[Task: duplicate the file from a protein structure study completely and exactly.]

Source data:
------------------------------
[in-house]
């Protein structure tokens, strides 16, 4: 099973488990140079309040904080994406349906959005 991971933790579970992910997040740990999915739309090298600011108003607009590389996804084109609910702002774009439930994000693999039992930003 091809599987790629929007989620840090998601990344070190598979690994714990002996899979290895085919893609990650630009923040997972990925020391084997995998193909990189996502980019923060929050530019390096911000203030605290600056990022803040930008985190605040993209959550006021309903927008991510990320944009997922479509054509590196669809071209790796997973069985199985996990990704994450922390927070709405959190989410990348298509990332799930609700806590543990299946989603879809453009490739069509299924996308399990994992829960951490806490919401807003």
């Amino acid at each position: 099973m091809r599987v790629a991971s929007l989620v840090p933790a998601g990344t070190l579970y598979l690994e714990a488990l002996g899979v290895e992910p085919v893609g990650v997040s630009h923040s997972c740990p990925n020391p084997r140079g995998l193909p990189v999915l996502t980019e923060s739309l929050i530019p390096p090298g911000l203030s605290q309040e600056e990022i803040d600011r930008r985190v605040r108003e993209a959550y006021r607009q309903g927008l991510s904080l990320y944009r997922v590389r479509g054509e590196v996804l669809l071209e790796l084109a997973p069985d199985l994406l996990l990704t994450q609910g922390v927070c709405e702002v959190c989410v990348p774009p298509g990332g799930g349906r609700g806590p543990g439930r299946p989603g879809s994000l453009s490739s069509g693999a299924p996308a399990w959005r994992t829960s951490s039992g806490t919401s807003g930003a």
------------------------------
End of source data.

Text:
[in-house]
């Protein structure tokens, strides 16, 4: 099973488990140079309040904080994406349906959005 991971933790579970992910997040740990999915739309090298600011108003607009590389996804084109609910702002774009439930994000693999039992930003 091809599987790629929007989620840090998601990344070190598979690994714990002996899979290895085919893609990650630009923040997972990925020391084997995998193909990189996502980019923060929050530019390096911000203030605290600056990022803040930008985190605040993209959550006021309903927008991510990320944009997922479509054509590196669809071209790796997973069985199985996990990704994450922390927070709405959190989410990348298509990332799930609700806590543990299946989603879809453009490739069509299924996308399990994992829960951490806490919401807003």
């Amino acid at each position: 099973m091809r599987v790629a991971s929007l989620v840090p933790a998601g990344t070190l579970y598979l690994e714990a488990l002996g899979v290895e992910p085919v893609g990650v997040s630009h923040s997972c740990p990925n020391p084997r140079g995998l193909p990189v999915l996502t980019e923060s739309l929050i530019p390096p090298g911000l203030s605290q309040e600056e990022i803040d600011r930008r985190v605040r108003e993209a959550y006021r607009q309903g927008l991510s904080l990320y944009r997922v590389r479509g054509e590196v996804l669809l071209e790796l084109a997973p069985d199985l994406l996990l990704t994450q609910g922390v927070c709405e702002v959190c989410v990348p774009p298509g990332g799930g349906r609700g806590p543990g439930r299946p989603g879809s994000l453009s490739s069509g693999a299924p996308a399990w959005r994992t829960s951490s039992g806490t919401s807003g930003a």